Here’s a cocktail with a solid 100 years on the clock. Created in Paris (Harry’s New York Bar and the Paris Ritz Hotel both claim the honour) during the first world war, legend has it that it was the tipple of choice of an army officer who used to travel around in a motorcycle sidecar. At the time such a thing was no doubt considered a bit unusual if not downright eccentric and hence the drink found its name. Consisting originally of equal parts Cognac, lemon juice and Cointreau (known as the French recipe) the Sidecar was later converted to a 2:1:1 ratio (known as the English recipe). But using either of those old school recipes results in a very tart and bracing drink, moderated only slightly by a sugared rim. It does make me wonder if Cointreau was sweeter in the past than it is now. More modern bartenders have brought the drink into a more pleasing balanced form by adding a little more sweetness and – usually – omitting the sugar from the edge of the glass. I think the new version really is a thing of decadent delight even if it’s really just a brandy sour at heart. Choice of brandy is key to a good Sidecar and a bona fide French Cognac of at least VS level is the minimum requirement. Go VSOP by all means as the extra smoothness will do no harm. Cognac is a delightful spirit to mix with, almost always resulting in a rich and velvety experience, and the Sidecar is the perfect place to begin.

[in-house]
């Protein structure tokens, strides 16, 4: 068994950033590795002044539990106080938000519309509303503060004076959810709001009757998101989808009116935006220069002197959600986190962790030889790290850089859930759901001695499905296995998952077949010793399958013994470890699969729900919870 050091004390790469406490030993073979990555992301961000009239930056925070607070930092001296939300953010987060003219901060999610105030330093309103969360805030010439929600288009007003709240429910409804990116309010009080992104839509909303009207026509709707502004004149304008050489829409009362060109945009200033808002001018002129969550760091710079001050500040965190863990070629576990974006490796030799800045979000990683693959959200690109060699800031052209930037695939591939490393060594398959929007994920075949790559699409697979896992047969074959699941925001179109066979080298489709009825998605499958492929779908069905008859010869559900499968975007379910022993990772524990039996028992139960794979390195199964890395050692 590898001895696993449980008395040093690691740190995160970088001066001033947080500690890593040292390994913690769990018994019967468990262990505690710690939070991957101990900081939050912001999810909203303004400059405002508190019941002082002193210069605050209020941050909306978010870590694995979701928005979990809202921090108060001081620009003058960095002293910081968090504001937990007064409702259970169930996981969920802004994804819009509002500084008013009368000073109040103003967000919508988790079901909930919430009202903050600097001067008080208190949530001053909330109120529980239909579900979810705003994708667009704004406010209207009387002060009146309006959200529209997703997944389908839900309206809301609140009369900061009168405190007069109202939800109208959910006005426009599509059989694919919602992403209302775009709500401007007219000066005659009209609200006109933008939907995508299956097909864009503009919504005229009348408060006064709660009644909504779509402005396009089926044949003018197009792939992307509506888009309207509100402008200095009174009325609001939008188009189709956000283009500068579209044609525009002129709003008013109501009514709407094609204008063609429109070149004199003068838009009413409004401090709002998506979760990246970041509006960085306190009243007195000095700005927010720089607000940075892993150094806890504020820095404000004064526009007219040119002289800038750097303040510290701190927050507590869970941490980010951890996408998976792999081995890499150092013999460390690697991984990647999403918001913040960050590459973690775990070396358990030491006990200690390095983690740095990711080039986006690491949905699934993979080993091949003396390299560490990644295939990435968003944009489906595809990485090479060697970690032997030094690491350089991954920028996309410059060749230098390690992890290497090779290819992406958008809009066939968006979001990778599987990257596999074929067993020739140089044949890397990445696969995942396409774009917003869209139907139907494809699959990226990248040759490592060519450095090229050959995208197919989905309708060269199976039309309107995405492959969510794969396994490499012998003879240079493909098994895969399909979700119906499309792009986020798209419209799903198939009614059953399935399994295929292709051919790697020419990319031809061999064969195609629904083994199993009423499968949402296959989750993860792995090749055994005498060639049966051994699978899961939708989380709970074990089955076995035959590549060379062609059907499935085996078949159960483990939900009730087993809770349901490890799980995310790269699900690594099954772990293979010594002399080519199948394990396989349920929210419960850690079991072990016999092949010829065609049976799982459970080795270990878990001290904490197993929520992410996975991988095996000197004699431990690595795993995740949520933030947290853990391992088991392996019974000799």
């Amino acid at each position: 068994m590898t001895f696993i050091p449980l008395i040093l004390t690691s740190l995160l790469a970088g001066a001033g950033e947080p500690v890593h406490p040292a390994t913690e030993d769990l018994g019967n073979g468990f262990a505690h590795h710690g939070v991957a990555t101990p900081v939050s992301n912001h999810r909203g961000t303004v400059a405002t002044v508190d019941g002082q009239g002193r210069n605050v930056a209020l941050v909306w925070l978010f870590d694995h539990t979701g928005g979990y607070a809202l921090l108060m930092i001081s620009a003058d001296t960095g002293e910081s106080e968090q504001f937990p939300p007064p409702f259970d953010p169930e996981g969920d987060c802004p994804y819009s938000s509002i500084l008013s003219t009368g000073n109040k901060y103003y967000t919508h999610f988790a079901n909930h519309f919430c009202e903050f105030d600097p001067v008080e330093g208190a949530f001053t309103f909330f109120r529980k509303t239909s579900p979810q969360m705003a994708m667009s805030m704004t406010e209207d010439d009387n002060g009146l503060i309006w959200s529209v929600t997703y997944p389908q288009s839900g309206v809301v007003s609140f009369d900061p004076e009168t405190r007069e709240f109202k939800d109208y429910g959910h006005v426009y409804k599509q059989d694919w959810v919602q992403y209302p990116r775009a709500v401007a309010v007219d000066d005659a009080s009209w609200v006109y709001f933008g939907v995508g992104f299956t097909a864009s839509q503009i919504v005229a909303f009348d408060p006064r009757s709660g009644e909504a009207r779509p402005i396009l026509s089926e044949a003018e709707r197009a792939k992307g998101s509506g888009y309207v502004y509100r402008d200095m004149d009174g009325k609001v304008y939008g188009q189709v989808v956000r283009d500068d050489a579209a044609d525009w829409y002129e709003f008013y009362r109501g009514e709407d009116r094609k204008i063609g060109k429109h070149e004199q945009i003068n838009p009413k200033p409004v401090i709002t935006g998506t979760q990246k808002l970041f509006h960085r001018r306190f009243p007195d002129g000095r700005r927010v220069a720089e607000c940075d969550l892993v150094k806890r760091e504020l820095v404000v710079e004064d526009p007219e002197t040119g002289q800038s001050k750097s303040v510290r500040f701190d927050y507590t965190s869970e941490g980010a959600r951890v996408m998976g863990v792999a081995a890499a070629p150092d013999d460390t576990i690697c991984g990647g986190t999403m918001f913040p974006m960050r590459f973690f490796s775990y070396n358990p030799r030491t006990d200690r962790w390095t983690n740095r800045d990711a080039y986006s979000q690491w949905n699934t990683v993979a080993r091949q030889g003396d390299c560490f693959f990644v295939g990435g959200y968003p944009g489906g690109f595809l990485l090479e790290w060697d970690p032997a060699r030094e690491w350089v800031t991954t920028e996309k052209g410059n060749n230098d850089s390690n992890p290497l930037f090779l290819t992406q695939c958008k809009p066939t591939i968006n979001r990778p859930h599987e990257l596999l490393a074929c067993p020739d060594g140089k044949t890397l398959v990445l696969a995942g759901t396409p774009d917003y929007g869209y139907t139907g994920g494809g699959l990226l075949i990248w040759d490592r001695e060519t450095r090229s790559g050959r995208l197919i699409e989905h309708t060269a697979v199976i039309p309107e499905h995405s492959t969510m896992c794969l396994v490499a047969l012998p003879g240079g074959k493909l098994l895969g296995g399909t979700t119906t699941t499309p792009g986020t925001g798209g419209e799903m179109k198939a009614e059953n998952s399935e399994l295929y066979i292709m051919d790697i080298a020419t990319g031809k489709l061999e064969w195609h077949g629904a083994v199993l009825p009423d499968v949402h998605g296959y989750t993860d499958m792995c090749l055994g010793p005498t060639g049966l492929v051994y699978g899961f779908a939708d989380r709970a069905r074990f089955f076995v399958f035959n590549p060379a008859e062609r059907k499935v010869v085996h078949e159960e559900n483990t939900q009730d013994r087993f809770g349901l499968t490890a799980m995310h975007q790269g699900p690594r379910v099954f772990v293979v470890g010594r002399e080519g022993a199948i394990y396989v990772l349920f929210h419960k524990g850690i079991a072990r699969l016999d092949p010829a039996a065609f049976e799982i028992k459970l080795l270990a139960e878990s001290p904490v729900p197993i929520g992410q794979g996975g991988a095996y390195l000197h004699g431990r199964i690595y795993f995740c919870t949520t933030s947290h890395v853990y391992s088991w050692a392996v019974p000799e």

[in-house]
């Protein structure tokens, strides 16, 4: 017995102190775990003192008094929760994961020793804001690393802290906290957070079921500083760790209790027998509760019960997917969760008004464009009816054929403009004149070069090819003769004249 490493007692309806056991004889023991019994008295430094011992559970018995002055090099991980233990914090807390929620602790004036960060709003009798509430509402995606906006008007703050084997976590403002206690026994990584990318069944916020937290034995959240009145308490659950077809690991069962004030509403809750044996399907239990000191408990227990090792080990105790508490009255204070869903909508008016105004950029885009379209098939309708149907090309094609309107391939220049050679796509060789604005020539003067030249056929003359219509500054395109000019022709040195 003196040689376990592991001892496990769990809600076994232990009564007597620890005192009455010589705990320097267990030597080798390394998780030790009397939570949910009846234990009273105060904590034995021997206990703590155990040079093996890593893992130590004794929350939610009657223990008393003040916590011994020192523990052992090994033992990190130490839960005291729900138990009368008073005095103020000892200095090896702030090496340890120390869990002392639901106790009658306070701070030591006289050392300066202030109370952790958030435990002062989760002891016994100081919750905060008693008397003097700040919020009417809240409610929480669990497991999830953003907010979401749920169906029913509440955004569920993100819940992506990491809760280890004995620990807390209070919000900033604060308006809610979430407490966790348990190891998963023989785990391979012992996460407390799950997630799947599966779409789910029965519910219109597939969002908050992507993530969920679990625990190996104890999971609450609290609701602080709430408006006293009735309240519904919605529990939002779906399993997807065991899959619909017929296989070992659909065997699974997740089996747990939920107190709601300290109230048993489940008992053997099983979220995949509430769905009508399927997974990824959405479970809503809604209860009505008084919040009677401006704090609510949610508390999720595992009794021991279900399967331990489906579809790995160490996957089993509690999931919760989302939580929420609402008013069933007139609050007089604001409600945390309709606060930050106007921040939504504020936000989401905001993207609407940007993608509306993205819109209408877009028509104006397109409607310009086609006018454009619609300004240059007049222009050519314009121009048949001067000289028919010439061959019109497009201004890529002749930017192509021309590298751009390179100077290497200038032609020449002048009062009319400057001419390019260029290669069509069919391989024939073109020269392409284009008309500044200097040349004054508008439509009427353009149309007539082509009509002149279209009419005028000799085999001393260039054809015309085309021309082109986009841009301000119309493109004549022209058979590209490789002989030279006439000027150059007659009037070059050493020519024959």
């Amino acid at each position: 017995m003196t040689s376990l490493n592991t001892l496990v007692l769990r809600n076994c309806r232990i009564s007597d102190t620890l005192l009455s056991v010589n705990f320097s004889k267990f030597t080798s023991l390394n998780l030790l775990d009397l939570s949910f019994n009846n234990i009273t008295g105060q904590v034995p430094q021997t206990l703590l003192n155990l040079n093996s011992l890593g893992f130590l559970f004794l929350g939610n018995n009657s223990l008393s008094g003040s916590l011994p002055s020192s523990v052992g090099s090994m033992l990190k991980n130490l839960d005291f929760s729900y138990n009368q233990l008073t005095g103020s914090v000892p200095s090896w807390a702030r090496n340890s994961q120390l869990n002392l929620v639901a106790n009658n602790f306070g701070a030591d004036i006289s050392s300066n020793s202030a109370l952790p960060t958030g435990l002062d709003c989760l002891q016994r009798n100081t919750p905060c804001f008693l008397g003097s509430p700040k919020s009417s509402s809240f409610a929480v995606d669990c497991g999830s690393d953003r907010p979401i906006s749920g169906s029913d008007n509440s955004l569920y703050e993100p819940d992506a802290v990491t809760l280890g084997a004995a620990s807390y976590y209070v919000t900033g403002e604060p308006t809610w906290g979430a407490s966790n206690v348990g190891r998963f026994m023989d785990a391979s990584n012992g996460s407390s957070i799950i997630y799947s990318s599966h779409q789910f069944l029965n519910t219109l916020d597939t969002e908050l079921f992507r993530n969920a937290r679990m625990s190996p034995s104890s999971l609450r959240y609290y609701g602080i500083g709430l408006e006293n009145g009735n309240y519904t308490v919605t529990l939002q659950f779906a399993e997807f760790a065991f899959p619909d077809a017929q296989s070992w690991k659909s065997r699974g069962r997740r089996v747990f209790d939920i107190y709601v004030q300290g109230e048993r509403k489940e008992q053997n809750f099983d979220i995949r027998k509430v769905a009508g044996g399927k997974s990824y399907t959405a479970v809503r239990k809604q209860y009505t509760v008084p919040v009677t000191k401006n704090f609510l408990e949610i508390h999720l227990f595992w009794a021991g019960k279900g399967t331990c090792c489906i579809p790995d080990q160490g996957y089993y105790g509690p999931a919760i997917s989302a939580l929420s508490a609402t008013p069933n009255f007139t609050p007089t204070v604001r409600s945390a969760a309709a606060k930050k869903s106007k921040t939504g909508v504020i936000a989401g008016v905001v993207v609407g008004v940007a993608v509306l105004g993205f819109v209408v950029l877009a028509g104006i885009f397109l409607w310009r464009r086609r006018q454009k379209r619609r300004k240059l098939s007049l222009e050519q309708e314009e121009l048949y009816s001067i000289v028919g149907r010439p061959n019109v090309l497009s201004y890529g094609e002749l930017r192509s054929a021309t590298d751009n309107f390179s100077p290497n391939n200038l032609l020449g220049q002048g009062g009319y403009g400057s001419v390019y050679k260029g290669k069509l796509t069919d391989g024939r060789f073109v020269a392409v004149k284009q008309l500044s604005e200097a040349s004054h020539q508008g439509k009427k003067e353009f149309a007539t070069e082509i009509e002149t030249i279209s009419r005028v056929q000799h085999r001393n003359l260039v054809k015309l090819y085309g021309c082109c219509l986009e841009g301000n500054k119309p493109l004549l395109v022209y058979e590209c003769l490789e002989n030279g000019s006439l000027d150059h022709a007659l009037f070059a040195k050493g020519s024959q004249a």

1.5oz / 45ml Cognac (I used Courvoisier VS).
0.75oz / 22.5ml fresh lemon juice.
0.75oz / 22.5ml Cointreau (you could also try other orange liqueurs).
0.25oz / 7.5ml simple syrup* (1:1).
Shake well with ice and double strain into a chilled champagne coupé.
Toast Captain X – his name lost to history – and his three-wheeled cocktail quest.
*Skip the syrup element to taste of the old school version.